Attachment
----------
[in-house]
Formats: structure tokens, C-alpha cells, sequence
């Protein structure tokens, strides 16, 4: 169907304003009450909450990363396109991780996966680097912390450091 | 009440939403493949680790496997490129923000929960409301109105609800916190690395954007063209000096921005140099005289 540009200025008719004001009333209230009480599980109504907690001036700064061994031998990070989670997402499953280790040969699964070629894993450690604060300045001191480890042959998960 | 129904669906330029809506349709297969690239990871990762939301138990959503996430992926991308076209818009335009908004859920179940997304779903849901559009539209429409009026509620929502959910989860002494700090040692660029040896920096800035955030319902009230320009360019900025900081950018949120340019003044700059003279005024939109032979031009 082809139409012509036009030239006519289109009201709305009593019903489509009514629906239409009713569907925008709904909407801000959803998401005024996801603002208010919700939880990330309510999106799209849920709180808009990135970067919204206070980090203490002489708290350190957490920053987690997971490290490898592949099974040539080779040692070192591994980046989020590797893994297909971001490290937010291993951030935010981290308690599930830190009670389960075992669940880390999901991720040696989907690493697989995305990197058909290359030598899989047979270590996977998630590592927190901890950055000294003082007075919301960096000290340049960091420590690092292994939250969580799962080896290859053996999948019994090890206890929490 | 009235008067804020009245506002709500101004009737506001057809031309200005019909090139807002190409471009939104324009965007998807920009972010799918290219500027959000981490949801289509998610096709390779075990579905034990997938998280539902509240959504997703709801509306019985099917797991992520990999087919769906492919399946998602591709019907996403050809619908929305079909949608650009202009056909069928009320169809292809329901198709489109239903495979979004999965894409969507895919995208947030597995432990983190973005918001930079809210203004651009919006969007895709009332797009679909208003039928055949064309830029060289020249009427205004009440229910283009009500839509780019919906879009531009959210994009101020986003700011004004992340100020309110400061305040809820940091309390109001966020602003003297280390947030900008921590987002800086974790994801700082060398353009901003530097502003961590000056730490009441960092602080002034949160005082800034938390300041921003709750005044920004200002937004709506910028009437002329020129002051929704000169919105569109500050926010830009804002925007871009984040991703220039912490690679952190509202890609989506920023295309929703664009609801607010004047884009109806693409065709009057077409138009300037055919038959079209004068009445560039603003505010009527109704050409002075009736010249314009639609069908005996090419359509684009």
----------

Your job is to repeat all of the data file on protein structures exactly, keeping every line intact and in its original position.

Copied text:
[in-house]
Formats: structure tokens, C-alpha cells, sequence
């Protein structure tokens, strides 16, 4: 169907304003009450909450990363396109991780996966680097912390450091 | 009440939403493949680790496997490129923000929960409301109105609800916190690395954007063209000096921005140099005289 540009200025008719004001009333209230009480599980109504907690001036700064061994031998990070989670997402499953280790040969699964070629894993450690604060300045001191480890042959998960 | 129904669906330029809506349709297969690239990871990762939301138990959503996430992926991308076209818009335009908004859920179940997304779903849901559009539209429409009026509620929502959910989860002494700090040692660029040896920096800035955030319902009230320009360019900025900081950018949120340019003044700059003279005024939109032979031009 082809139409012509036009030239006519289109009201709305009593019903489509009514629906239409009713569907925008709904909407801000959803998401005024996801603002208010919700939880990330309510999106799209849920709180808009990135970067919204206070980090203490002489708290350190957490920053987690997971490290490898592949099974040539080779040692070192591994980046989020590797893994297909971001490290937010291993951030935010981290308690599930830190009670389960075992669940880390999901991720040696989907690493697989995305990197058909290359030598899989047979270590996977998630590592927190901890950055000294003082007075919301960096000290340049960091420590690092292994939250969580799962080896290859053996999948019994090890206890929490 | 009235008067804020009245506002709500101004009737506001057809031309200005019909090139807002190409471009939104324009965007998807920009972010799918290219500027959000981490949801289509998610096709390779075990579905034990997938998280539902509240959504997703709801509306019985099917797991992520990999087919769906492919399946998602591709019907996403050809619908929305079909949608650009202009056909069928009320169809292809329901198709489109239903495979979004999965894409969507895919995208947030597995432990983190973005918001930079809210203004651009919006969007895709009332797009679909208003039928055949064309830029060289020249009427205004009440229910283009009500839509780019919906879009531009959210994009101020986003700011004004992340100020309110400061305040809820940091309390109001966020602003003297280390947030900008921590987002800086974790994801700082060398353009901003530097502003961590000056730490009441960092602080002034949160005082800034938390300041921003709750005044920004200002937004709506910028009437002329020129002051929704000169919105569109500050926010830009804002925007871009984040991703220039912490690679952190509202890609989506920023295309929703664009609801607010004047884009109806693409065709009057077409138009300037055919038959079209004068009445560039603003505010009527109704050409002075009736010249314009639609069908005996090419359509684009």